Being a police officer has to be one of the most stressful jobs out there — add fatherhood to the mix and it seems a recipe for stress. Platte City Sgt. Mike Mand has balanced the two and found a new calling in handling public relations for the Platte City Police Department.
Originally from Wisconsin, Mand started his Missouri law enforcement career at the Platte County Sheriff’s Office, working at the detention center. After about a year with the county, and while serving as a reserve officer for Platte City, he moved to the city when a full-time position became available. Now, 12 years later, Mand is one of two sergeants in the nine-officer department.
A father of two — a 13-year-old girl and 16-year-old boy — Mand said it is difficult to balance being a father and a cop.
“I try not to overreact to things,” he said, recalling responding to a call where a child was seriously injured during a Razor scooter crash. “I called my wife after that and said ‘our kids are never going to ride one of those without a helmet.’ You have to try not to let it consume you.”
Much like any father, he tells them to wear their seat belts, but unlike most has seen what happens when people don’t.
“It’s especially hard when it’s a call involving children,” Mand said. “You don’t want to become hyper vigilant and then your kids can’t do anything.”
Another side of his concerns are about how his kids may be perceived by their friends and classmates.
“They’re teenagers now, and I worried that their peers would have a problem with their dad being an officer, but it hasn’t happened yet,” he said.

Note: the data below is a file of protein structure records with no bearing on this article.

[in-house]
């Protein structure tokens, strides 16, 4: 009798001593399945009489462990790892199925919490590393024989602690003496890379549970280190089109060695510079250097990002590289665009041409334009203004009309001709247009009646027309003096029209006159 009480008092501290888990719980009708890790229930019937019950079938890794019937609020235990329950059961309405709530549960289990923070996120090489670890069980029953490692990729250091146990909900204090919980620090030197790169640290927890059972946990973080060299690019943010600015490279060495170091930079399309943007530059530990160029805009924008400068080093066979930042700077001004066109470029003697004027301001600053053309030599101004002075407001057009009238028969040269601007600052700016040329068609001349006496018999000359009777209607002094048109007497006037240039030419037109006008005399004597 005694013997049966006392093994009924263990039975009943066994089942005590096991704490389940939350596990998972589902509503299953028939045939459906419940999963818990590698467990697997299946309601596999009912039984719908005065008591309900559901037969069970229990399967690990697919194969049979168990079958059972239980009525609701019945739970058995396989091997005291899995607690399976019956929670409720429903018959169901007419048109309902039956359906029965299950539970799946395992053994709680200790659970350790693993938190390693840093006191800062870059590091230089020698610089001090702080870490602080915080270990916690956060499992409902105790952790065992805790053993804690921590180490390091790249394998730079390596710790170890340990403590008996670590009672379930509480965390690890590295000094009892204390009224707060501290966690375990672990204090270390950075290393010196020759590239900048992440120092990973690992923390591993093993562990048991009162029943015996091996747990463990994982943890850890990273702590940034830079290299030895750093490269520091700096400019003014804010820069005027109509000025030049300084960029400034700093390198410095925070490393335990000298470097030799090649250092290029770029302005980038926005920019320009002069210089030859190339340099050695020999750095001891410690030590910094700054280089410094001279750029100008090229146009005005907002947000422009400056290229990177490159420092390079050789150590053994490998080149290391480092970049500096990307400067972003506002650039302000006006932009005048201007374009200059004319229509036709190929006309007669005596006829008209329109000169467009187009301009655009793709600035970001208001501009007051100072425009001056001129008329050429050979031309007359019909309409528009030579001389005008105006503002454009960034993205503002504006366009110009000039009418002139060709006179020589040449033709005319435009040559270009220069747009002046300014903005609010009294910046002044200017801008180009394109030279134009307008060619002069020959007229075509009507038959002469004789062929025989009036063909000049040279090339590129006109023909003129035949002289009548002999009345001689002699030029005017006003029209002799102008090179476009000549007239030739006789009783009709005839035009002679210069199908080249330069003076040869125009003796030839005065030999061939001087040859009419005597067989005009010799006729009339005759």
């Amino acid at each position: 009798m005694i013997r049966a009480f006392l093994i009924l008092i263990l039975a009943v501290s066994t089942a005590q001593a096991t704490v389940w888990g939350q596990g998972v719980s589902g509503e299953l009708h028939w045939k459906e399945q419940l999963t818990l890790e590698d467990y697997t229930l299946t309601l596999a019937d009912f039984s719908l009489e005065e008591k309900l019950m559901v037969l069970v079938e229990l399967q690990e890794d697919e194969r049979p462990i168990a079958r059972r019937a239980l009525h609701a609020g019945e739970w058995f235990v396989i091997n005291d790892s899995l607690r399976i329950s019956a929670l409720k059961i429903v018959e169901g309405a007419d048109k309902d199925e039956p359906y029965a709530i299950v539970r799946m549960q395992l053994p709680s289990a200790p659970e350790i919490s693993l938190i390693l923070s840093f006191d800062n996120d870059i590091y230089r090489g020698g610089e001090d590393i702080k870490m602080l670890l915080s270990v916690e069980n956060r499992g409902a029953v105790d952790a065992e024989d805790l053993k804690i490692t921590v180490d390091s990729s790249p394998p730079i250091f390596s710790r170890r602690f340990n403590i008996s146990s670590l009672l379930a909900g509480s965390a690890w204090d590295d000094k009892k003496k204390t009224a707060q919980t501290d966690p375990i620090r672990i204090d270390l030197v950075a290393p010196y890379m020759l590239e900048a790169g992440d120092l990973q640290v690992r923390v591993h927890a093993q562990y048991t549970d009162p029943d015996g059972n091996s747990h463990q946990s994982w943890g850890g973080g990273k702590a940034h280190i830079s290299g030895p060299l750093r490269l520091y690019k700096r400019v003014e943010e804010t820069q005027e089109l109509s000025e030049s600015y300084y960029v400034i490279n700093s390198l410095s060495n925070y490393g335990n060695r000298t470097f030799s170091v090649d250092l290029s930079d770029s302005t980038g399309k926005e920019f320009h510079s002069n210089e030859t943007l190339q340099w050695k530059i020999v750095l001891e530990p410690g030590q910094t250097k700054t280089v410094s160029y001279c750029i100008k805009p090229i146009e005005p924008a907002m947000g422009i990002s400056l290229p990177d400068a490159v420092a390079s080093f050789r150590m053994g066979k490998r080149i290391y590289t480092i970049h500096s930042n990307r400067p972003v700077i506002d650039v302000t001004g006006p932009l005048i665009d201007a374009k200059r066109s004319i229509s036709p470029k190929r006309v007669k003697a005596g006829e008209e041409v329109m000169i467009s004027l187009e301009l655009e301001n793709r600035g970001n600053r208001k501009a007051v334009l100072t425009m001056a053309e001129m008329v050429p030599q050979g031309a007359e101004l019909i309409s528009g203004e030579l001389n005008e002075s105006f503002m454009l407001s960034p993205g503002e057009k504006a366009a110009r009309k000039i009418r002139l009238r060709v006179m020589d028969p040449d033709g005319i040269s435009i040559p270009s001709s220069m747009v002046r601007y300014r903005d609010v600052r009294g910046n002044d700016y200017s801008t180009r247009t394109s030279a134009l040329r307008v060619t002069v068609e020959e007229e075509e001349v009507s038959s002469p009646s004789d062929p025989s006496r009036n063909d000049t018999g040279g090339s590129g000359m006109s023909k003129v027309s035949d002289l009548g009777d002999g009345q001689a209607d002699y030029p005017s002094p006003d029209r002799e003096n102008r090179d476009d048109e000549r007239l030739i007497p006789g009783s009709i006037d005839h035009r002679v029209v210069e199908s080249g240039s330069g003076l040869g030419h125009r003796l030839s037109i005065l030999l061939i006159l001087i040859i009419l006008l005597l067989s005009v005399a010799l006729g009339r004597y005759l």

During his years as a Platte City officer, Mand said he’s no longer surprised by any call, but some do stand out. In 2011, on Thanksgiving, police received a call about a wallaby bounding free in Platte City near Hillview Nursing Home. Noah the wallaby made national headlines that day, and earned himself a permanent place in Mand’s memory as one of his strangest calls.
While some calls are bizarre, others are just embarrassing. Mand recalled responding to a possible domestic assault with a female officer and just as she knocked on the door, he tripped up the stairs. When the suspects answered the door, they found him down on one knee with the female officer trying to catch him by the hand.
“It totally looked like I was proposing or something,” Mand said. “It’s not like you can explain it to them. You fall down sometimes — it happens. It was just perfect timing.”
Earlier this year, Mand was appointed Platte City’s public information officer during the tenure of interim chief Lynda Hacker-Bristow of the Sheriff’s Department. Previously, any media questions or inquiries from the public were handled by the chief of police and lieutenant.
“She (Hacker-Bristow) wanted to standardize that, and she felt my personality was suited to public relations,” Mand said, adding that he has known her since he attended the academy at Missouri Western State University in St. Joseph, where Hacker-Bristow was an instructor.
“Transparency is huge today and there is a time and a place for secrecy when you’re investigating a case, but otherwise people should know what’s going on,” Mand said.
Mand still works as a patrol officer and supervisor and said he intends to stay with Platte City for the long haul.
“We have an experienced force,” he said, praising new chief Joe Wellington for his leadership. “Everyone knows what they’re doing and the chief gives us the freedom to do the right thing.”